According to the BBC, this is the first time any UN member has refused to cooperate with the mandatory review.
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In July 2012, the UNHRC announced its plans to launch a fact-finding mission on how Israel's settlements in the West Bank affect the Palestinians.
The council said that Israel's planned construction of new housing units in the E1 area "undermines the peace process and poses a threat to the two-state solution and the creation of an independent Palestinian state."
The Foreign Ministry condemned the decision, calling it "Another blatant expression of the singling out of Israel in the UNHRC." Jerusalem immediately announced that "This fact-finding mission will find no cooperation in Israel and its members will not be allowed to enter Israel and the territories."
The United States also criticized the Geneva-based committee, saying that it was "Too focused on Israel."
UNHRC hall in Geneva (Photo: AFP)
According to the BBC report, Jerusalem has indeed informed the UN body that it will not cooperate with the fact-finding mission. No UN-member has even shunned any of the international body's committees in such a blatant manner.
The Israeli representatives to the UNHRC were a no-show at the council's Tuesday meeting in the Swiss city, prompting the committee to suspend the meeting.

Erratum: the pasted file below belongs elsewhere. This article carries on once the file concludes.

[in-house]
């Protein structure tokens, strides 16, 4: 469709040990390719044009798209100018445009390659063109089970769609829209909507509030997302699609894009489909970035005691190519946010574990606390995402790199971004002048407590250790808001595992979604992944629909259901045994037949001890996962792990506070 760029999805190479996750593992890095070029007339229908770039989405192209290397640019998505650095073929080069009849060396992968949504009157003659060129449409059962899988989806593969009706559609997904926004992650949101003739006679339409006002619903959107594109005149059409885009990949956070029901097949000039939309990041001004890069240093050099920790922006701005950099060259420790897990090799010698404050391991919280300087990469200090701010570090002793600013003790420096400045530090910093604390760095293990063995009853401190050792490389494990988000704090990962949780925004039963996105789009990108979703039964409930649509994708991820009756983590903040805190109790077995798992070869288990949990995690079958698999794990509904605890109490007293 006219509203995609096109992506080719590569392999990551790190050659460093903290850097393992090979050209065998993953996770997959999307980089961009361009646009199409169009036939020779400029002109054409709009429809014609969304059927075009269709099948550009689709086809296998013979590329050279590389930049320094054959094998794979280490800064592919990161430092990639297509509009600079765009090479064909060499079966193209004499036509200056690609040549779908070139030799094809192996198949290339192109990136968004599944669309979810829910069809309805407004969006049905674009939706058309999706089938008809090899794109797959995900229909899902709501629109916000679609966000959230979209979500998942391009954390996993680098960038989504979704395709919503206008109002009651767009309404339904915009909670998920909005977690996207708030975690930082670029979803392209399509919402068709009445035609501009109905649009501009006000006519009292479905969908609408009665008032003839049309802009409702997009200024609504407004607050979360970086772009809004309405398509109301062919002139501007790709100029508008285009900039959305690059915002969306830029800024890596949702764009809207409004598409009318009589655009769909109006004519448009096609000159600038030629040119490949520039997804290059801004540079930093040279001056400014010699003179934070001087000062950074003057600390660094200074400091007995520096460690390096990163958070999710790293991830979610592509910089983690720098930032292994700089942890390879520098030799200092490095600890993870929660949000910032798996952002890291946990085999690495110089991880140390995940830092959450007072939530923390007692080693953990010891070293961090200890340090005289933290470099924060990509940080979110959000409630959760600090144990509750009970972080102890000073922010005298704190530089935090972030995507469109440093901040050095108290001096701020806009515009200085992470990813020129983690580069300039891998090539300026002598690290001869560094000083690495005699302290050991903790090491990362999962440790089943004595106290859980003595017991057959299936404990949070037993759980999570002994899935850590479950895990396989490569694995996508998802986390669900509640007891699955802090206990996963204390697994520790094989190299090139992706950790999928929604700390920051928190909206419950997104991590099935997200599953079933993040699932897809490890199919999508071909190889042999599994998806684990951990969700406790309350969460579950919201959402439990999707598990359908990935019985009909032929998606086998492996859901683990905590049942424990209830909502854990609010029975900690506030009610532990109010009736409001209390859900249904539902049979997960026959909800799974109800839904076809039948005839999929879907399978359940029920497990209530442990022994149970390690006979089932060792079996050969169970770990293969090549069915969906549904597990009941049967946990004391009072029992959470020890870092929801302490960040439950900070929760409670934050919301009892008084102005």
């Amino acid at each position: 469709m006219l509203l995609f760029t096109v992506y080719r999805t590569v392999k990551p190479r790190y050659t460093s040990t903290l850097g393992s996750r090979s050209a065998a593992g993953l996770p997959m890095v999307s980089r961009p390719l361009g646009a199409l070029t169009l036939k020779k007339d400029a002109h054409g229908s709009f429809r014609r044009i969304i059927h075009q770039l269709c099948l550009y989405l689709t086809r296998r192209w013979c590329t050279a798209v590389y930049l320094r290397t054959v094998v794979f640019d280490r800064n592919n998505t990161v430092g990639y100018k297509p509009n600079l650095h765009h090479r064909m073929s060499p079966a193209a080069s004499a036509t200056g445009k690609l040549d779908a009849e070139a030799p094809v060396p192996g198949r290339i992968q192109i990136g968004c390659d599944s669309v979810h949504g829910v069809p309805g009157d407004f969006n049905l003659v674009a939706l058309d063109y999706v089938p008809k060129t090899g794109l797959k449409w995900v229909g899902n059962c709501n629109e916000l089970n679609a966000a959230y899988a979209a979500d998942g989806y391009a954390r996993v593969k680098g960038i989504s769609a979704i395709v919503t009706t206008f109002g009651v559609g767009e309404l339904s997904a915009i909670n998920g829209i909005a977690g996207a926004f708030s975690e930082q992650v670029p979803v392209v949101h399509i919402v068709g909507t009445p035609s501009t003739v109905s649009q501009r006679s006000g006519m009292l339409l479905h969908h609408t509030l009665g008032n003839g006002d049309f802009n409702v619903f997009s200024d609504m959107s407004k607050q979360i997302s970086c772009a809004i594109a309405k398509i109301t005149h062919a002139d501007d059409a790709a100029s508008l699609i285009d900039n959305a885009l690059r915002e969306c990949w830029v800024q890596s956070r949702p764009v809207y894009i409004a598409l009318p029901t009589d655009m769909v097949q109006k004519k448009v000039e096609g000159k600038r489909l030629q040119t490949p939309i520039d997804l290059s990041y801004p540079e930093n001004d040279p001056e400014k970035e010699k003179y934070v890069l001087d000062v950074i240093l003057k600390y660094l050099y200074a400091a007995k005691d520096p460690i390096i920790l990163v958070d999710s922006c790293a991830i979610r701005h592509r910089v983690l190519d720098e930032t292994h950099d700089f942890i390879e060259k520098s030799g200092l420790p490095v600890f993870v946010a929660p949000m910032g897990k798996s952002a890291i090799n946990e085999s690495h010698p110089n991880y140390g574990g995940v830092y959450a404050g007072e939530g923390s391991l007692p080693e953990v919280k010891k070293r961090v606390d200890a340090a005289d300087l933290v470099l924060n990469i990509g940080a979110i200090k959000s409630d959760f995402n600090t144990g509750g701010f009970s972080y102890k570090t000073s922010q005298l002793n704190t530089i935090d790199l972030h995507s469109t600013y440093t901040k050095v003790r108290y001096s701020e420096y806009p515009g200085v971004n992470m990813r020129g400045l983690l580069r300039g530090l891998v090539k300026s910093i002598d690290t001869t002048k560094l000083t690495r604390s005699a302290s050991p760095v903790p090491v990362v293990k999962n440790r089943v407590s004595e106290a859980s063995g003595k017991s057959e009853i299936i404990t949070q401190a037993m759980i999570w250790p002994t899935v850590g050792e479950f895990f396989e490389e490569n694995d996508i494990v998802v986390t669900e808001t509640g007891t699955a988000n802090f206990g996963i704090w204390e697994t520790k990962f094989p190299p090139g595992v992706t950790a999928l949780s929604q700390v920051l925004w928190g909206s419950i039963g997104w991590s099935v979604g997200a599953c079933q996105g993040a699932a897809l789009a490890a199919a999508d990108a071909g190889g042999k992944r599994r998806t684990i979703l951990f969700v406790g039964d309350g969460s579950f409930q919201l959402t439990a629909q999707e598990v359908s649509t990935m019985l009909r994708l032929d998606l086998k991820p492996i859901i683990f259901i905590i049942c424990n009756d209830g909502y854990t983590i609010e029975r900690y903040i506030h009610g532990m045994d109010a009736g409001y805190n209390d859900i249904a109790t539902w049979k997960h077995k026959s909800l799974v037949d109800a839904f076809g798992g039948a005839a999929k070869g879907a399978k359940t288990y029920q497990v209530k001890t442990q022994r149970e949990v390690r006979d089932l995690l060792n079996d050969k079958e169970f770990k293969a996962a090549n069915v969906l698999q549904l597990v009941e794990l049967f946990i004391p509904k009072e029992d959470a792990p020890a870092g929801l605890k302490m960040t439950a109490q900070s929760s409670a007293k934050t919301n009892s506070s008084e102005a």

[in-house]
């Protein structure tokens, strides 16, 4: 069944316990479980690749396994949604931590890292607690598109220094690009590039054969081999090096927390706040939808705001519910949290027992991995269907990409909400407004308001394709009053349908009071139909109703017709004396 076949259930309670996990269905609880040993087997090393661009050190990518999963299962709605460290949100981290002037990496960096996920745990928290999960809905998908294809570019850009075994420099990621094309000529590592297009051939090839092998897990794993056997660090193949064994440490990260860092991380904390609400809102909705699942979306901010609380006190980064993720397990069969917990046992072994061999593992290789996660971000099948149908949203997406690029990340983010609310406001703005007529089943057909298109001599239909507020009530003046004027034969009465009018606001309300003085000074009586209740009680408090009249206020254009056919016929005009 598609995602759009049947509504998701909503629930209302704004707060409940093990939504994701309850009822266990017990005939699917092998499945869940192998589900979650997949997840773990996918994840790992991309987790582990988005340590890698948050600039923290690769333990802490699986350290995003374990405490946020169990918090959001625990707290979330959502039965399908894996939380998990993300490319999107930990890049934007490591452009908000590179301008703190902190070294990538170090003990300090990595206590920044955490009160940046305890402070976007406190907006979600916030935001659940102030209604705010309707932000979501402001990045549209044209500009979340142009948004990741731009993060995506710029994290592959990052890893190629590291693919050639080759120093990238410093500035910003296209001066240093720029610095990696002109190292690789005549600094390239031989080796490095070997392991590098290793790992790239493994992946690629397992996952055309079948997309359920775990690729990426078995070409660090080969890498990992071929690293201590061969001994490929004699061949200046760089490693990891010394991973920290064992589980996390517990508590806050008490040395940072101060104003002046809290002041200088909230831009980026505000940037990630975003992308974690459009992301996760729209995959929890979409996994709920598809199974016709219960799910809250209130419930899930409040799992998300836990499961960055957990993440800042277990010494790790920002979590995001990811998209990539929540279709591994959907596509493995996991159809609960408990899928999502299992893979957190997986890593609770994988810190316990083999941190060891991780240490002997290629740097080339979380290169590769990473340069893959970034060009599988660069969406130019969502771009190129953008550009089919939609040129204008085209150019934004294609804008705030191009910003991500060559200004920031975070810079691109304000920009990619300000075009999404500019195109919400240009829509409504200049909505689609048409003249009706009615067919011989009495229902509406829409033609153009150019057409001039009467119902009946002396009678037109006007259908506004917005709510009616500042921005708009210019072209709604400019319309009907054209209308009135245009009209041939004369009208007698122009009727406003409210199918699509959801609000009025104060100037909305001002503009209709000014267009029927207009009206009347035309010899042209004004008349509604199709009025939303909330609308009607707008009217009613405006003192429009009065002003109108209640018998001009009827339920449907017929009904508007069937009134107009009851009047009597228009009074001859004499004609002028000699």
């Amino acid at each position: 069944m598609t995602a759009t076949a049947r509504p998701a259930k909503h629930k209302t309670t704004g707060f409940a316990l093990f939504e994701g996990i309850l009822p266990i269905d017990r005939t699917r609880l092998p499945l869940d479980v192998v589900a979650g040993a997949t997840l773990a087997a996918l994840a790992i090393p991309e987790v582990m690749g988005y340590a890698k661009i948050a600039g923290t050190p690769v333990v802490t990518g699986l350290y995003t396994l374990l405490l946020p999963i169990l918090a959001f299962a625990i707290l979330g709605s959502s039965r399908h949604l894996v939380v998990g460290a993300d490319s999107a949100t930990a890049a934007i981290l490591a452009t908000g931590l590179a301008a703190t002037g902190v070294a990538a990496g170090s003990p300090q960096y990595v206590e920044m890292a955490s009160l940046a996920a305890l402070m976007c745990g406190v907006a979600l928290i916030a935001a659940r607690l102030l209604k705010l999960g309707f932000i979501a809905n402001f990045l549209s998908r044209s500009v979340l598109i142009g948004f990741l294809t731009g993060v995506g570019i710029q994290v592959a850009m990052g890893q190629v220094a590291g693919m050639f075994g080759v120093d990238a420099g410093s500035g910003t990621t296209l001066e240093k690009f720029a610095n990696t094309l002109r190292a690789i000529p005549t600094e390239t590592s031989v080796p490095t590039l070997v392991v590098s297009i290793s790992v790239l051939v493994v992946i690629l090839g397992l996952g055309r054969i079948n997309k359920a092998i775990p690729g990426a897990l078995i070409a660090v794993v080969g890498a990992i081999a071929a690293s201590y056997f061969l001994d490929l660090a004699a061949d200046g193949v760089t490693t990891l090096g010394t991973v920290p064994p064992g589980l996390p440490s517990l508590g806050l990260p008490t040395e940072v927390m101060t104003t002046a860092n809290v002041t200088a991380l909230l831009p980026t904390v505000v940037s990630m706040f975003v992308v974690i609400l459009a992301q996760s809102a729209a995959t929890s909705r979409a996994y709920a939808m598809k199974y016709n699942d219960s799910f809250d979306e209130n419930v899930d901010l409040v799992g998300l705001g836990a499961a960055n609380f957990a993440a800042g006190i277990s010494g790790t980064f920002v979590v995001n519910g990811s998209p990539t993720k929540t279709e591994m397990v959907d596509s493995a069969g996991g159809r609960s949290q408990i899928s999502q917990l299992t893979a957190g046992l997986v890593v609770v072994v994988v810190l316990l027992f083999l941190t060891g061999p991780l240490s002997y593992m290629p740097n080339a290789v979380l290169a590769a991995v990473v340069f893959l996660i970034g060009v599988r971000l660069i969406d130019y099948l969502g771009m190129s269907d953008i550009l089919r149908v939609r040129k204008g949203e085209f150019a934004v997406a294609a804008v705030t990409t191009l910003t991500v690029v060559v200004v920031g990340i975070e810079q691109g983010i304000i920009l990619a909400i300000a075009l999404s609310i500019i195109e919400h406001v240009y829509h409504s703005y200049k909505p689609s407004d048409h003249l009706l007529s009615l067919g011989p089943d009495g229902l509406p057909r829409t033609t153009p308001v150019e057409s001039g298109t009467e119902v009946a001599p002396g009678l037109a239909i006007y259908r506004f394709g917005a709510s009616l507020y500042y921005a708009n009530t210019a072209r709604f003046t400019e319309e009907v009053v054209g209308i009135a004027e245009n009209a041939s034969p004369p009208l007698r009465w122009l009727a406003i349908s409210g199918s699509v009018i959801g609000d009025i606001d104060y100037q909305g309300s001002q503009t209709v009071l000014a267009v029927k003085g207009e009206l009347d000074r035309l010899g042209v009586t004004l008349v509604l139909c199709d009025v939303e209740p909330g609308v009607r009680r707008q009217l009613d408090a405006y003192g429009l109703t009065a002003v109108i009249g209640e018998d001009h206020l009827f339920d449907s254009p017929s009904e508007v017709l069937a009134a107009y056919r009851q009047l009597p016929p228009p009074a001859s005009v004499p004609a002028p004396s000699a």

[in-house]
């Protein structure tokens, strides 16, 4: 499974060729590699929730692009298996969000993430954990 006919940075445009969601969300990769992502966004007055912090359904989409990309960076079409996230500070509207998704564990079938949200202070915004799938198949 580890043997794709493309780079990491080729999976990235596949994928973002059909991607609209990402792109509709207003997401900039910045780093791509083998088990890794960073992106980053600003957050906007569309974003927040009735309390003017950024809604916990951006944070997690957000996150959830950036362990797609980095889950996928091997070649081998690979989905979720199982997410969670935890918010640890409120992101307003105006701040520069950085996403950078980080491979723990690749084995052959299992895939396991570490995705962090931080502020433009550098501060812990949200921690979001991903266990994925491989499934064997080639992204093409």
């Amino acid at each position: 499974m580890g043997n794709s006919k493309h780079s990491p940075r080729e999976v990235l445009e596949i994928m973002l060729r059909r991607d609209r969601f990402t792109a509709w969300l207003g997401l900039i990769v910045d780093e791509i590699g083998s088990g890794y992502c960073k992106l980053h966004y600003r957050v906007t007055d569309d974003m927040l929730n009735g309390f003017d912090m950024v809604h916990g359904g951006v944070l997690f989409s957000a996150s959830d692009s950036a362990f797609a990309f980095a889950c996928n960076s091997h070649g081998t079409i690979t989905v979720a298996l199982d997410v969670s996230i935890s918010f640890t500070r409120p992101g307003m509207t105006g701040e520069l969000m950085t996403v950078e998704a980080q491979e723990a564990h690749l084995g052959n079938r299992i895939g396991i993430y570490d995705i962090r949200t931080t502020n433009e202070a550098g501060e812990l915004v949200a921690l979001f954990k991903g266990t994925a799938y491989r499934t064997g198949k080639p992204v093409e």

"After a series of votes and statements and incidents we have decided to suspend our working relations with that body," Israeli foreign ministry spokesman Yigal Palmor said Tuesday.
"I can confirm that there is no change in that policy."
Human Rights Council Spokesman Rolando Gomez said that Israel's unprecedented absence had put the council in "new territory" because attendance at the Universal Periodic Review was mandatory.
The BBC added that Israel's action has "prompted concern that it might undermine the UN's human rights work" as rights experts fear other countries might follow suit.
The United States, despite its criticism of the UNHRC has urged Israel to rethink its position and lend its cooperation to the review.
Israeli human rights groups were critical of Jerusalem's decision to shun the fact-finding mission.
A joint statement by eight groups said: "It is legitimate for Israel to express criticism of the work of the council and its recommendations, but Israel should do so through engagement with the Universal Periodic Review, as it has done in previous sessions."
AP and Reuters contributed to this report
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